Analyze the layers of security for General Aviation
When someone uses the term general aviation (GA), most think about a small single engine plane flying over a field or giving site seeing tours. However, after 9/11, that perception changed and people started to realize that small general aviation aircraft could be used to carry out future terrorist attacks. There have been many layers of security set in place to reduce the chances of an attack happening, which has proved to be effective in keeping the gerreal aviation community safe and secure.
General aviation aircraft vary considerably in regards to the risks they pose. The security risk posed by a small single-engine airplane operating in a rural setting is quite different from a large business jets operating in and near major cities. Most would agree that an adaptive, risk-based approach to securing general aviation aircraft and airports that takes into account the unique characteristics of the various distinct components of GA is needed to assure that security needs are adequately met and balanced with economic and operational considerations of the GA industry(3).While the small size and slow speed of most GA aircraft significantly limit the risk they pose, some fear that they could be used as a platform for a chemical, radiological, biological, or nuclear attacks. Certain sectors of general aviation, such as crop dusters and larger business aircraft, present more specific risks because of their unique capabilities and aircraft characteristics.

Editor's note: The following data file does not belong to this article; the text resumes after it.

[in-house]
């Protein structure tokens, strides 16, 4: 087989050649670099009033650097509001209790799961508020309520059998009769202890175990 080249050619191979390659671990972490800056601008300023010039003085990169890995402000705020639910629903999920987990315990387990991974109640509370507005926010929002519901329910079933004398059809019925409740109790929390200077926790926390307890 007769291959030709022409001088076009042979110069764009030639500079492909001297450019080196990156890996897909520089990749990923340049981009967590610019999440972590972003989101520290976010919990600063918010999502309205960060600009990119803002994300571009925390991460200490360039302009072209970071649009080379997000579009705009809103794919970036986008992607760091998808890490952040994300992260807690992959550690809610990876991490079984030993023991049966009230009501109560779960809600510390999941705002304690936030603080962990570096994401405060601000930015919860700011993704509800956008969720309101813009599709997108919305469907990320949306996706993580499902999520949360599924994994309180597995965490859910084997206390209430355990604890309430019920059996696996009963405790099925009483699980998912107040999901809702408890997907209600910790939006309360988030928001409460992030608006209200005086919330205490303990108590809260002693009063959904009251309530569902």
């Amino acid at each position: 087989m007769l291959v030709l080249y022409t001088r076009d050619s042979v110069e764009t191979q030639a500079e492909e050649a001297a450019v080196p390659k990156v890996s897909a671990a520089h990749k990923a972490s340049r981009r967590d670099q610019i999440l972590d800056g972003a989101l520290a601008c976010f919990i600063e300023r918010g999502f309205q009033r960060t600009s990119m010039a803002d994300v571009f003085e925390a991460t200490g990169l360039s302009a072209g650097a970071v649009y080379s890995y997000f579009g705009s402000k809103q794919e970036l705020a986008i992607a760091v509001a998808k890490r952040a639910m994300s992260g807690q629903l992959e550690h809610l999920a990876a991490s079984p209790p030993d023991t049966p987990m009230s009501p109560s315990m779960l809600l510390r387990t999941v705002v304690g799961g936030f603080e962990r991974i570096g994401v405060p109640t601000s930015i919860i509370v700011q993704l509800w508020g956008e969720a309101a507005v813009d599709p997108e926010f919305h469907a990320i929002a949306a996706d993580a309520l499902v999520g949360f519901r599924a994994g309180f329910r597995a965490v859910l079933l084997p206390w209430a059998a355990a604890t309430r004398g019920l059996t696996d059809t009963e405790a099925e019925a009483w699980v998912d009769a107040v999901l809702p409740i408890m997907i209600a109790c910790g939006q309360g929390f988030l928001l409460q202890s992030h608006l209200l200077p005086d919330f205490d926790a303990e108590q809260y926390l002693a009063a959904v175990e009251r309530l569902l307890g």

General aviation security can be a challenge for security experts because of its highly diverse, geographically spread out. They are relatively open compared to commercial airports that service passenger airlines and other protected structures such as nuclear reactors and chemical plants. The threat of harming General Aviation assets themselves is not as much of a concern as terrorists using these assets to attack high profile targets. Another threat is that...
Please join StudyMode to read the full document